News reports have revealed a new surge of COVID-19 cases. CNN reported that, on June 23, California logged more than 7,000 new cases. That was a new record. The old record? Just over 5,000… on June 22. It’s clear the dangers of COVID-19 aren’t going away anytime soon, and that may lead you to a question: what happens if I become infected as a result of visiting a store, restaurant or other establishment? Do I have any legal recourse for that business’s failure to protect me? Depending on the facts of your case, you may have a basis for a civil lawsuit, so it is worth your while to consult a knowledgeable San Mateo personal injury attorney if that happens to you.
In California, as in every other state, there’s something called premises liability law. This is the area of law that applies to things like “slip-and-fall” cases, “trip-and-fall” cases, swimming pool accidents or a bedbug lawsuit against a hotel. It can apply in most situations where someone responsible for a property failed to act in a reasonable manner to keep the property reasonably safe. If there was a hazard that posed a foreseeable risk of harm and the person or entity who owned, leased, managed or controlled that property knew or should have known about the danger, but failed to take proper steps to address the hazard or else to post proper warnings about the dangerous condition, then that’s potentially a case of premises liability.
In the circumstance of a COVID-19 infection, the hazard (the coronavirus) is obviously well-known in the general public, as is the potential risk of harm (infection.) Nevertheless, a successful case will still require the harmed individual to prove that this general knowledge met the law’s standard for actual notice or constructive notice on the part of the property manager.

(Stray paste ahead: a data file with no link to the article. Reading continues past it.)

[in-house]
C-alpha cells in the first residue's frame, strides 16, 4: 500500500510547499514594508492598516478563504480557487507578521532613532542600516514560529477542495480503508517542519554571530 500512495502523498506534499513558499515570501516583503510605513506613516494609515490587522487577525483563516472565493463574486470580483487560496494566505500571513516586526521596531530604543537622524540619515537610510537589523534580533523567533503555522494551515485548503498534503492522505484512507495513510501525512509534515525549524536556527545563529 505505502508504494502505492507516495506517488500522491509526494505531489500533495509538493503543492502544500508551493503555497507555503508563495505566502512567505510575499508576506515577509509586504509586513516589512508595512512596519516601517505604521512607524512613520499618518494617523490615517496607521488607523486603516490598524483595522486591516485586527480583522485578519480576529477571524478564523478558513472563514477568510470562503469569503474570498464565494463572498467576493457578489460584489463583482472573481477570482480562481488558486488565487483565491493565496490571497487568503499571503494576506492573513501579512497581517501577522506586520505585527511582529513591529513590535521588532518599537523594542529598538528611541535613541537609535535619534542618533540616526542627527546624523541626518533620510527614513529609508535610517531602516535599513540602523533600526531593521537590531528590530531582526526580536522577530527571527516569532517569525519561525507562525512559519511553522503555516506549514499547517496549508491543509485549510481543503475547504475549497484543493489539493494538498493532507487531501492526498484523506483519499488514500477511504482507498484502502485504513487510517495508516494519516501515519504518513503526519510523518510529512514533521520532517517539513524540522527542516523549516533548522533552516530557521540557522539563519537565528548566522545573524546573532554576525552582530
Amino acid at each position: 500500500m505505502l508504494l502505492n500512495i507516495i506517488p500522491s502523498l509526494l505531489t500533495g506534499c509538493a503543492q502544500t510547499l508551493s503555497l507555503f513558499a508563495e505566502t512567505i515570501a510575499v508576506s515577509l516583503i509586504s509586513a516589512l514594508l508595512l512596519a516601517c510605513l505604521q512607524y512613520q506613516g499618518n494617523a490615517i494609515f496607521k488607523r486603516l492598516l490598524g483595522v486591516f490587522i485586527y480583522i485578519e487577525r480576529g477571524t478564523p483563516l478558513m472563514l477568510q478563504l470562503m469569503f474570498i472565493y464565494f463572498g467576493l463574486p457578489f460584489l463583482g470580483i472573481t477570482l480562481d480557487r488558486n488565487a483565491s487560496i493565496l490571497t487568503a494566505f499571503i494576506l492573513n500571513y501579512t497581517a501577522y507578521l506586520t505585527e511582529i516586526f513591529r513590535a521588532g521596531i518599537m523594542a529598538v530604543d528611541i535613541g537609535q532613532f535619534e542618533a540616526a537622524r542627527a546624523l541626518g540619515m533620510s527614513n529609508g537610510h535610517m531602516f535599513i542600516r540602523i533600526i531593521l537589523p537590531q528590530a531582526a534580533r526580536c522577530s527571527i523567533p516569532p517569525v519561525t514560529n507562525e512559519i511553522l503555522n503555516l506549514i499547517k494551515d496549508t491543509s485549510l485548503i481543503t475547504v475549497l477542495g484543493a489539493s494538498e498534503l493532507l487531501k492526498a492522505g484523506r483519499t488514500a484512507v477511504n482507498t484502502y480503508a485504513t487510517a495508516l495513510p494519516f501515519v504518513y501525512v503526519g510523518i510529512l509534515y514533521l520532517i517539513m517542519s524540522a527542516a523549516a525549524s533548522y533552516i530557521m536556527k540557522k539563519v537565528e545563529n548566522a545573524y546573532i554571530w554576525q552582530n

Once you’ve cleared this requirement of “notice,” then you have to prove that the property owner/manager failed to act reasonably. Proof of this could include things like a failure to keep the property appropriately clean and sanitized and/or a failure to warn guests in a proper way.
Using info from the state or the CDC to show a lack of reasonable action
Information distributed by the federal government, the Centers for Disease Control and the government of California may be essential for establishing what is reasonable. For example, if a store fails to engage in thorough and regular cleaning of its premises or fails to put up clear signage encouraging guests to engage in social distancing (including marking six-foot distances between customers in potentially crowded areas like checkout lines,) then its failure to follow the commonly accepted methods of reducing the risk of transmission could potentially amount to proof of negligence.
Once you’ve proven negligence, then you may entitled to a variety of types of damages, including past and future medical bills, past and future lost wages, emotional distress and pain and suffering.
The law says that people are entitled to be reasonably safe when they enter the property of a business. When a business doesn’t live up to that – whether the hazard was a slippery floor, an unstable product display or possibly a contagious ailment – then you may be entitled to compensation after that failure hurt you. Reach out to the experienced premises liability attorneys at the Law Offices of Galine, Frye, Fitting & Frangos to consider your legal options. Our attorneys have many years of trial experience advocating on behalf of injured people, and are ready to get to work for you. To set up a free consultation with one of our skilled attorneys, contact us at 650-345-8484 or through our website.